Innovative community outdoor space unicycle suggestions/ideas

I’m in discussion with a local community organisation that are setting up a creative play space, and who want to integrate some unicycle stuff into it.

It’s a medium sized outdoor space and it’s going to be innovative, rather than the usual swings/roundabout park space.

It’s going to have a network of serpentine earth mounds and paths, and the idea was that these would form a kind of small trail, which could be also be used by unicyclists.

Sheffield isn’t known for it’s high population of unicyclists, but we think that with good publicity, in conjunction with an organised unicycle project for beginners, there should be plenty of interest.

I’m putting up this post in the hope of gathering ideas and suggestions of things we could incorporate into this space, especially from people who’ve had experience of setting up something similar.

Looking at other threads I’ve found the following links: -

Bear in mind that the space will be used for lots of other stuff (eg there’s going to be art sculptures carved from wood)- it’s definitly not a dedicated unicycle space, so we can’t have loads of trials obstacles all over the place.

From the above links I’m pretty sure we’ll be OK in putting together the usual trials obstacles kind of stuff, so we’re mainly interested here in ideas for unusual things that can be seamlessly incorporated into the space.

Also, at least initially, skill levels of the users will not be high as they will mainly be complete beginners.

We’re thinking more of a small muni trail incorporated into the earthwork mound, with some logs and maybe a couple of low ‘skinny’ ramps etc.

One question I have concerns the mounds themselves- on the plans that have been drawn up, the sides seem to be around 45 degrees, which is obviously not ideal for riding up.

One of the things we’ll be discussing with the designer of the site is ensuring that there will be lower angled approach ramps to the mounds, but I’m just wondering if it’s feasable to construct earth mounds with a shallower angle, or, is it just the nature of earth mounds that they end up around 45 degrees?

Any thoughts/ideas or links to other similar projects would be much appreciated :slight_smile:


If you can sell them the idea of an out door trampoline go for it. There is one in exeter at “flowerpot fields chill zone” and its top fun on a uni, you can hop REALLY high . Its embedded in the ground so you CAn just ride on to it or rather hop over onto it as riding on tends to bounce you off!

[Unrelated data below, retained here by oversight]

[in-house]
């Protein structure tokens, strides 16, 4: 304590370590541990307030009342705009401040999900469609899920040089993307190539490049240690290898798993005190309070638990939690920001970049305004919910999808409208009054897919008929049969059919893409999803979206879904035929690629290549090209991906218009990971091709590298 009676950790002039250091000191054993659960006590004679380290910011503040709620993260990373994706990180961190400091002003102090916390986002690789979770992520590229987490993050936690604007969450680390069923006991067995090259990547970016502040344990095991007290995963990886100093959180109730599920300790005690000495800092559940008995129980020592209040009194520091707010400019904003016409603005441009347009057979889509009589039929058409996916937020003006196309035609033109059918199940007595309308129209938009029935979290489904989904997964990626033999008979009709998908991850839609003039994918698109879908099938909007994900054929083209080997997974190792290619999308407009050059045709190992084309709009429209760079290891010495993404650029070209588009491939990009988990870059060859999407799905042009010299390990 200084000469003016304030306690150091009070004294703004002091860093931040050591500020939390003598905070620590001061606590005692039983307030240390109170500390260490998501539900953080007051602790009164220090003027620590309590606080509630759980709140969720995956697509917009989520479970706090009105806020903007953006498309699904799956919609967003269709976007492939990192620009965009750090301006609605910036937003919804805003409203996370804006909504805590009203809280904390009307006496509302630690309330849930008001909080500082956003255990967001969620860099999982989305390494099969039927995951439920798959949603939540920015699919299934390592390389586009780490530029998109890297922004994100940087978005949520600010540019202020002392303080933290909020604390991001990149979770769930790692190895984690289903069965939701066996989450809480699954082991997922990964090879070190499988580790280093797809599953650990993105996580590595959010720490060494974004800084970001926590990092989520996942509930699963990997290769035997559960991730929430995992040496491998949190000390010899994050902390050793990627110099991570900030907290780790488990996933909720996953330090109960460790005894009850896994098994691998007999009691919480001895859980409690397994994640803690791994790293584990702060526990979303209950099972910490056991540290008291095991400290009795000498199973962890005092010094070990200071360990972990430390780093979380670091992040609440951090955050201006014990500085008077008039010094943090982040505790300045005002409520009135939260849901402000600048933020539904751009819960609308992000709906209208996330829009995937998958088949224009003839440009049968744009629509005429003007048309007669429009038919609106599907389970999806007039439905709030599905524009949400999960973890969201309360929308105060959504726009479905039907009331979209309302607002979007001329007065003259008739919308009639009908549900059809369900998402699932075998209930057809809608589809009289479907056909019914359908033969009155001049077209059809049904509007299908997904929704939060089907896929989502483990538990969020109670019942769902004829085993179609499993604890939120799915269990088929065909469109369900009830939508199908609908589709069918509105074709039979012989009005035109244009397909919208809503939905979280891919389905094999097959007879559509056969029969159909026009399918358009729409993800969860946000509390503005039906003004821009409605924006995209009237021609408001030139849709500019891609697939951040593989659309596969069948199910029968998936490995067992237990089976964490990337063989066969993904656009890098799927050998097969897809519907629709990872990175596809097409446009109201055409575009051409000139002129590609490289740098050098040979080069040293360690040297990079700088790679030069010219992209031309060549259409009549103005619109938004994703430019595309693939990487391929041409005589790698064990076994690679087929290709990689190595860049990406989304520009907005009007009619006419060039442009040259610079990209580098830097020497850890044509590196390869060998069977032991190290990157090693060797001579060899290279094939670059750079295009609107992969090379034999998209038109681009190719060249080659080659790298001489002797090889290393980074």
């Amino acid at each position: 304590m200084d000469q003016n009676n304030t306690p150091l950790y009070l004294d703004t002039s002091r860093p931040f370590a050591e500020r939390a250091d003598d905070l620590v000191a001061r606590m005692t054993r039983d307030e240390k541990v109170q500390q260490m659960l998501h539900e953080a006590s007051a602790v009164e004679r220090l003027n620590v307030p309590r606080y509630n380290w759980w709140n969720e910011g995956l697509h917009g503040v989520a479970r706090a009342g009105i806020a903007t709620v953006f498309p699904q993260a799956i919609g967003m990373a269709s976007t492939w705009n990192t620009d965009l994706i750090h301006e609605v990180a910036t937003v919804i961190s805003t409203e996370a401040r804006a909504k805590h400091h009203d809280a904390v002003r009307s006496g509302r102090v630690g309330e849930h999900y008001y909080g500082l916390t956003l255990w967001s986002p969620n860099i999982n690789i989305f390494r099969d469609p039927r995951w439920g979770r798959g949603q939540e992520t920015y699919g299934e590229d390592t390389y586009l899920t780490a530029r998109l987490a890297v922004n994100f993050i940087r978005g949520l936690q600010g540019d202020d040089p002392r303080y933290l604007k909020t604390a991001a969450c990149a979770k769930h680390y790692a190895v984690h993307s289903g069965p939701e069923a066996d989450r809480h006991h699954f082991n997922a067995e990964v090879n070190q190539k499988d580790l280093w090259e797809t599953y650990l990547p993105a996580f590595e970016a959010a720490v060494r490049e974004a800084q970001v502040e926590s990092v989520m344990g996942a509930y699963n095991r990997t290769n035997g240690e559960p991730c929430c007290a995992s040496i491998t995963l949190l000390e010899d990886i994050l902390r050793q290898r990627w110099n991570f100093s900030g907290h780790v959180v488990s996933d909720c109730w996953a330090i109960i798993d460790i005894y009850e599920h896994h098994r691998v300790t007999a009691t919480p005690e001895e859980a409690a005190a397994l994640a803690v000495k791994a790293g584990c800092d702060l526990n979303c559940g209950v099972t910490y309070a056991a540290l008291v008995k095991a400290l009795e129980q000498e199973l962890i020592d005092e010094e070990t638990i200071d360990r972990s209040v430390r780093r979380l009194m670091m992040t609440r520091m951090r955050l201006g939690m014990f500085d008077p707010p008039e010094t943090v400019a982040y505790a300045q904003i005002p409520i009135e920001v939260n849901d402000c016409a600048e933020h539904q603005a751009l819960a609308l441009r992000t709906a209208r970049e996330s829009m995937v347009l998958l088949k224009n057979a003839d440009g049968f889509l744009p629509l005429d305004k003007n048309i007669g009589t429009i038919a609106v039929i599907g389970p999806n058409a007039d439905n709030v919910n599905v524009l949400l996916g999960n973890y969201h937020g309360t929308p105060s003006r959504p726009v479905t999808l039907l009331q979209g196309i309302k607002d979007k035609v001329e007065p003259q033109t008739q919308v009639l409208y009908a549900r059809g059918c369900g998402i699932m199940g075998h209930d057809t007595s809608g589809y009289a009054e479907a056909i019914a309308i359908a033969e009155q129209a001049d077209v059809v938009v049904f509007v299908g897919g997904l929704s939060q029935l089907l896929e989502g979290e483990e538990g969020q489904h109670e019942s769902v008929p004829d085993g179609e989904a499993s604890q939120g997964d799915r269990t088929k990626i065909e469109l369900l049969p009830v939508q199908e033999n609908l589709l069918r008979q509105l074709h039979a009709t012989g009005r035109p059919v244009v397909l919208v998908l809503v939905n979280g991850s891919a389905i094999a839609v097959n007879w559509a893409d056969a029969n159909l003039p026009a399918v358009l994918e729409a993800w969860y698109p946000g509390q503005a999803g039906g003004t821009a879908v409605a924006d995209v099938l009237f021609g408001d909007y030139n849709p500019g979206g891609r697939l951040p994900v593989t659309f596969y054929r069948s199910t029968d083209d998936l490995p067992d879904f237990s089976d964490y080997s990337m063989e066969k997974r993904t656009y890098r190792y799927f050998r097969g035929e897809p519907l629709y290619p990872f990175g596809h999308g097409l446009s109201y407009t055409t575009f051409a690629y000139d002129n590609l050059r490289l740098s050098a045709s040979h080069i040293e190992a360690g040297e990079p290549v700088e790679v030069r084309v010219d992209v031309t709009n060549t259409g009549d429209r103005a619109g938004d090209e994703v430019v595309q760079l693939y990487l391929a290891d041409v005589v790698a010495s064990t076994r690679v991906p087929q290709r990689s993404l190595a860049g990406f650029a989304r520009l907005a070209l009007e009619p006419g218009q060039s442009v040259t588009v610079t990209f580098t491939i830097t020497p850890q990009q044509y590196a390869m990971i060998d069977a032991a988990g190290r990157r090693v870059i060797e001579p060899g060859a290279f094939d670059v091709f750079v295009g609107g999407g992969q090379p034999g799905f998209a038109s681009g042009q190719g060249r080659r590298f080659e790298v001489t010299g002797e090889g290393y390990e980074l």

Also be cool to have something about the height of a 5 bar gate that one can perch on with the back of the saddle resting on it for chilling out and watching the world go by. May need to be a slopeing rail to accomadate different height riders?

How about round bars at about chest hight for beginners to hang onto or any one to swing upside from.

Re: Innovative community outdoor space unicycle suggestions/ideas

On Tue, 29 Mar 2005 07:46:33 -0600, “onewheeldave” wrote:

>One of the things we’ll be discussing with the designer of the site is
>ensuring that there will be lower angled approach ramps to the mounds,
>but I’m just wondering if it’s feasable to construct earth mounds with a
>shallower angle, or, is it just the nature of earth mounds that they end
>up around 45 degrees?

There is a /maximum/ stable slope to earth mounds, which may be in the
45 degree range depending on grain size distribution, grain
angularity, moisture etc. But there is no /minimum/ slope. So a
not-steep* ramp should be possible. Not sure if this is your question
because it seems quite obvious.

*is there an adjective for “not-steep”? Shallow?

Klaas Bil - Newsgroup Addict

people who unicycle are shyly exhibitionistic - GILD

Re: Re: Innovative community outdoor space unicycle suggestions/ideas

Gentle or gradual are probably the better way to describe a “not-steep” slope. A gentle slope or a gradual slope.

I’ve been known to use shallow to describe the opposite of a steep learning curve, as in a shallow learning curve. But that’s not the best word to use. Gentle or gradual would be much better. A gentle learning curve or gradual learning curve.

Sarah- cheers for the chest-high round bar idea; I should have thought of it myself cos currently I’m running a small uni project for kids, and they’ve made a lot of use of the round metal rails outside the offices.

Concerning the recessed trampoline idea, do you have any links to pictures of one, or to links to the manufacturer. It’s not something I’d push for purely for a small-ish unicycle project, but it does sound like something that would fit into the ethos of a creative play area.

The press release from the council about its opening is here.
the skate mini ramp is actully pretty big, the whole area is well put together and includes a couple of seating areas including a hamock or two and a small shelter along side a large skate park. exeter city council take their skate parks quite seriously and there are a few dotted around the suburbs giving teen skaters and hangers on somewhere to play and hang out.

This below ids lifted from the ECC website
Details of skate/BMX facilities in the City of Exeter

Exhibition Fields
A large street course with Skate-Lite surfacing designated for skating and BMXing. Two sets of ramps provide an opportunity to practice your tricks and grinding.

Flowerpot Chill Zone
This £84,000 skate park was designed by the City’s teenagers, making it a ‘park for the people’. The skate park, with Skate-Lite surfacing, has a variety of ramps, steps and grinds.

A vert wall offers plenty of adventure for those who want it! The park has three quarter pipes and a number of boxes for grinding.
The skate park is full of variety that makes it ideal for skateboarders, in-line skaters and freestyle BMX riders.

Don;t know who the manuafture is tho, some one at the Ecc park dept might be able to help, phone no is on the web site